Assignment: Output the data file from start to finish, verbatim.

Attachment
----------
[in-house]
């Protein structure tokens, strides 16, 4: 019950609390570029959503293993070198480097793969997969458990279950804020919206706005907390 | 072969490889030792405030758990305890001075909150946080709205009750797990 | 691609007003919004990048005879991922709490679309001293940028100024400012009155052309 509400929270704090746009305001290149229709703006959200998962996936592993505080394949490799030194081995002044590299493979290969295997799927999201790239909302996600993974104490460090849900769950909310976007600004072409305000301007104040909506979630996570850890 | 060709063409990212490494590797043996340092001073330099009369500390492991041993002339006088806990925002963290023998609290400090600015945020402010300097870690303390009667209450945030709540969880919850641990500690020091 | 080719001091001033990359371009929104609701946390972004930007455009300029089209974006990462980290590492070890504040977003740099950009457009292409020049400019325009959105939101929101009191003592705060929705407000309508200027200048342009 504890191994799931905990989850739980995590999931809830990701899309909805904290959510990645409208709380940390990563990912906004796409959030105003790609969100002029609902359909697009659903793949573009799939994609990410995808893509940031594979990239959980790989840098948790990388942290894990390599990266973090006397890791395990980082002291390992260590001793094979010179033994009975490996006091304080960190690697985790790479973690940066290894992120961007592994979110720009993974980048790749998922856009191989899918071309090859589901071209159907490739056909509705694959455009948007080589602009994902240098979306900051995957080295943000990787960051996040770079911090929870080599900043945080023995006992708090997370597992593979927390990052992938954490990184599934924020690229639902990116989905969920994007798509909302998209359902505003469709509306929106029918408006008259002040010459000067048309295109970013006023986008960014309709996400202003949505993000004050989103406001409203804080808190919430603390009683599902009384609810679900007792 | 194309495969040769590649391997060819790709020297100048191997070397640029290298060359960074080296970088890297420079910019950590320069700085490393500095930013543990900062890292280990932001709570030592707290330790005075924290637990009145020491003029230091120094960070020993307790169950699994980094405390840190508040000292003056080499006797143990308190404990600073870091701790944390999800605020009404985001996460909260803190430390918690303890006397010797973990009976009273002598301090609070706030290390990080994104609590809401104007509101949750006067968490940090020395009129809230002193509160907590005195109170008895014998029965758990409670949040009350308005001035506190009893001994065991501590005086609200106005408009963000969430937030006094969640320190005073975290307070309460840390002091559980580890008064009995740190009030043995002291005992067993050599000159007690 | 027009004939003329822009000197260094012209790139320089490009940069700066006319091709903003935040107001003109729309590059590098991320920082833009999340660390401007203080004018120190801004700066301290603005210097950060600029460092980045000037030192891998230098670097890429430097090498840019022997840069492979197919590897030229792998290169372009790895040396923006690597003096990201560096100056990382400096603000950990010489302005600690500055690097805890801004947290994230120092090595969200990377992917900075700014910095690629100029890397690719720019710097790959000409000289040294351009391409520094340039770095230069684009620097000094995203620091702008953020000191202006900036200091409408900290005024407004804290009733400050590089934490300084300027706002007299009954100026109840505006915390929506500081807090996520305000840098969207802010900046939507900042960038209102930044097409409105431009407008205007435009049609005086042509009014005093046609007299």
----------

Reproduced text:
[in-house]
């Protein structure tokens, strides 16, 4: 019950609390570029959503293993070198480097793969997969458990279950804020919206706005907390 | 072969490889030792405030758990305890001075909150946080709205009750797990 | 691609007003919004990048005879991922709490679309001293940028100024400012009155052309 509400929270704090746009305001290149229709703006959200998962996936592993505080394949490799030194081995002044590299493979290969295997799927999201790239909302996600993974104490460090849900769950909310976007600004072409305000301007104040909506979630996570850890 | 060709063409990212490494590797043996340092001073330099009369500390492991041993002339006088806990925002963290023998609290400090600015945020402010300097870690303390009667209450945030709540969880919850641990500690020091 | 080719001091001033990359371009929104609701946390972004930007455009300029089209974006990462980290590492070890504040977003740099950009457009292409020049400019325009959105939101929101009191003592705060929705407000309508200027200048342009 504890191994799931905990989850739980995590999931809830990701899309909805904290959510990645409208709380940390990563990912906004796409959030105003790609969100002029609902359909697009659903793949573009799939994609990410995808893509940031594979990239959980790989840098948790990388942290894990390599990266973090006397890791395990980082002291390992260590001793094979010179033994009975490996006091304080960190690697985790790479973690940066290894992120961007592994979110720009993974980048790749998922856009191989899918071309090859589901071209159907490739056909509705694959455009948007080589602009994902240098979306900051995957080295943000990787960051996040770079911090929870080599900043945080023995006992708090997370597992593979927390990052992938954490990184599934924020690229639902990116989905969920994007798509909302998209359902505003469709509306929106029918408006008259002040010459000067048309295109970013006023986008960014309709996400202003949505993000004050989103406001409203804080808190919430603390009683599902009384609810679900007792 | 194309495969040769590649391997060819790709020297100048191997070397640029290298060359960074080296970088890297420079910019950590320069700085490393500095930013543990900062890292280990932001709570030592707290330790005075924290637990009145020491003029230091120094960070020993307790169950699994980094405390840190508040000292003056080499006797143990308190404990600073870091701790944390999800605020009404985001996460909260803190430390918690303890006397010797973990009976009273002598301090609070706030290390990080994104609590809401104007509101949750006067968490940090020395009129809230002193509160907590005195109170008895014998029965758990409670949040009350308005001035506190009893001994065991501590005086609200106005408009963000969430937030006094969640320190005073975290307070309460840390002091559980580890008064009995740190009030043995002291005992067993050599000159007690 | 027009004939003329822009000197260094012209790139320089490009940069700066006319091709903003935040107001003109729309590059590098991320920082833009999340660390401007203080004018120190801004700066301290603005210097950060600029460092980045000037030192891998230098670097890429430097090498840019022997840069492979197919590897030229792998290169372009790895040396923006690597003096990201560096100056990382400096603000950990010489302005600690500055690097805890801004947290994230120092090595969200990377992917900075700014910095690629100029890397690719720019710097790959000409000289040294351009391409520094340039770095230069684009620097000094995203620091702008953020000191202006900036200091409408900290005024407004804290009733400050590089934490300084300027706002007299009954100026109840505006915390929506500081807090996520305000840098969207802010900046939507900042960038209102930044097409409105431009407008205007435009049609005086042509009014005093046609007299």